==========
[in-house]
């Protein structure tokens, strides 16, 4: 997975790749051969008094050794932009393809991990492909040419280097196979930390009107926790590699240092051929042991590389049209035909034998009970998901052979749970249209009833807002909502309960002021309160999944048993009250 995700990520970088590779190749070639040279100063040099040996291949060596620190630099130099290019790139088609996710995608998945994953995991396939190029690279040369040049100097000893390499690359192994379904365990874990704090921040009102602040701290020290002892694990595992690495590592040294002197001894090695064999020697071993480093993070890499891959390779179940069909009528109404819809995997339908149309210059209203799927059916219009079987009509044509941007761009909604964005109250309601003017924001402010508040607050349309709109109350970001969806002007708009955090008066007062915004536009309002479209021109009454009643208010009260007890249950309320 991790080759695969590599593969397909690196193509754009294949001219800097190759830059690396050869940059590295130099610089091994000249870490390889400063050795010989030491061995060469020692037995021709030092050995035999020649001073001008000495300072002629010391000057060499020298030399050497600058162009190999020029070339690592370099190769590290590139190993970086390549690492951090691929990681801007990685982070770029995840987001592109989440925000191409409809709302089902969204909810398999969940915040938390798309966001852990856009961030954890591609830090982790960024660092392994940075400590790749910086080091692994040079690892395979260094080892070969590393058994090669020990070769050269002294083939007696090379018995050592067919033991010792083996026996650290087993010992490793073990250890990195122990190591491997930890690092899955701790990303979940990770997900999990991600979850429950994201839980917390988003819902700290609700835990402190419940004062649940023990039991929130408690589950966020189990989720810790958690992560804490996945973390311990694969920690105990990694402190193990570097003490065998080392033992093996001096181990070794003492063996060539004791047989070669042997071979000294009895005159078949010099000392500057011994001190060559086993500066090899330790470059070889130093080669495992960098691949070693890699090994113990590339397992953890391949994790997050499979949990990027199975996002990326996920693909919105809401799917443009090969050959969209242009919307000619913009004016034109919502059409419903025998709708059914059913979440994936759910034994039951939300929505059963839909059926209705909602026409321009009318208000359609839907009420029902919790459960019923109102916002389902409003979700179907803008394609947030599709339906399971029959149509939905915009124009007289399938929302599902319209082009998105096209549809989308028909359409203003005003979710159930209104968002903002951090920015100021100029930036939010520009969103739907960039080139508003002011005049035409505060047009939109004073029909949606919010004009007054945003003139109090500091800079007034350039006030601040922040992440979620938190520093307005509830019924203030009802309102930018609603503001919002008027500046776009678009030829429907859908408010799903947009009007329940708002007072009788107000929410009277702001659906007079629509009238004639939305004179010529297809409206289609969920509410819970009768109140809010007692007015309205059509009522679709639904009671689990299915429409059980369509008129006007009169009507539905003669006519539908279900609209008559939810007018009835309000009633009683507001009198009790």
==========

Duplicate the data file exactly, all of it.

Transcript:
[in-house]
């Protein structure tokens, strides 16, 4: 997975790749051969008094050794932009393809991990492909040419280097196979930390009107926790590699240092051929042991590389049209035909034998009970998901052979749970249209009833807002909502309960002021309160999944048993009250 995700990520970088590779190749070639040279100063040099040996291949060596620190630099130099290019790139088609996710995608998945994953995991396939190029690279040369040049100097000893390499690359192994379904365990874990704090921040009102602040701290020290002892694990595992690495590592040294002197001894090695064999020697071993480093993070890499891959390779179940069909009528109404819809995997339908149309210059209203799927059916219009079987009509044509941007761009909604964005109250309601003017924001402010508040607050349309709109109350970001969806002007708009955090008066007062915004536009309002479209021109009454009643208010009260007890249950309320 991790080759695969590599593969397909690196193509754009294949001219800097190759830059690396050869940059590295130099610089091994000249870490390889400063050795010989030491061995060469020692037995021709030092050995035999020649001073001008000495300072002629010391000057060499020298030399050497600058162009190999020029070339690592370099190769590290590139190993970086390549690492951090691929990681801007990685982070770029995840987001592109989440925000191409409809709302089902969204909810398999969940915040938390798309966001852990856009961030954890591609830090982790960024660092392994940075400590790749910086080091692994040079690892395979260094080892070969590393058994090669020990070769050269002294083939007696090379018995050592067919033991010792083996026996650290087993010992490793073990250890990195122990190591491997930890690092899955701790990303979940990770997900999990991600979850429950994201839980917390988003819902700290609700835990402190419940004062649940023990039991929130408690589950966020189990989720810790958690992560804490996945973390311990694969920690105990990694402190193990570097003490065998080392033992093996001096181990070794003492063996060539004791047989070669042997071979000294009895005159078949010099000392500057011994001190060559086993500066090899330790470059070889130093080669495992960098691949070693890699090994113990590339397992953890391949994790997050499979949990990027199975996002990326996920693909919105809401799917443009090969050959969209242009919307000619913009004016034109919502059409419903025998709708059914059913979440994936759910034994039951939300929505059963839909059926209705909602026409321009009318208000359609839907009420029902919790459960019923109102916002389902409003979700179907803008394609947030599709339906399971029959149509939905915009124009007289399938929302599902319209082009998105096209549809989308028909359409203003005003979710159930209104968002903002951090920015100021100029930036939010520009969103739907960039080139508003002011005049035409505060047009939109004073029909949606919010004009007054945003003139109090500091800079007034350039006030601040922040992440979620938190520093307005509830019924203030009802309102930018609603503001919002008027500046776009678009030829429907859908408010799903947009009007329940708002007072009788107000929410009277702001659906007079629509009238004639939305004179010529297809409206289609969920509410819970009768109140809010007692007015309205059509009522679709639904009671689990299915429409059980369509008129006007009169009507539905003669006519539908279900609209008559939810007018009835309000009633009683507001009198009790």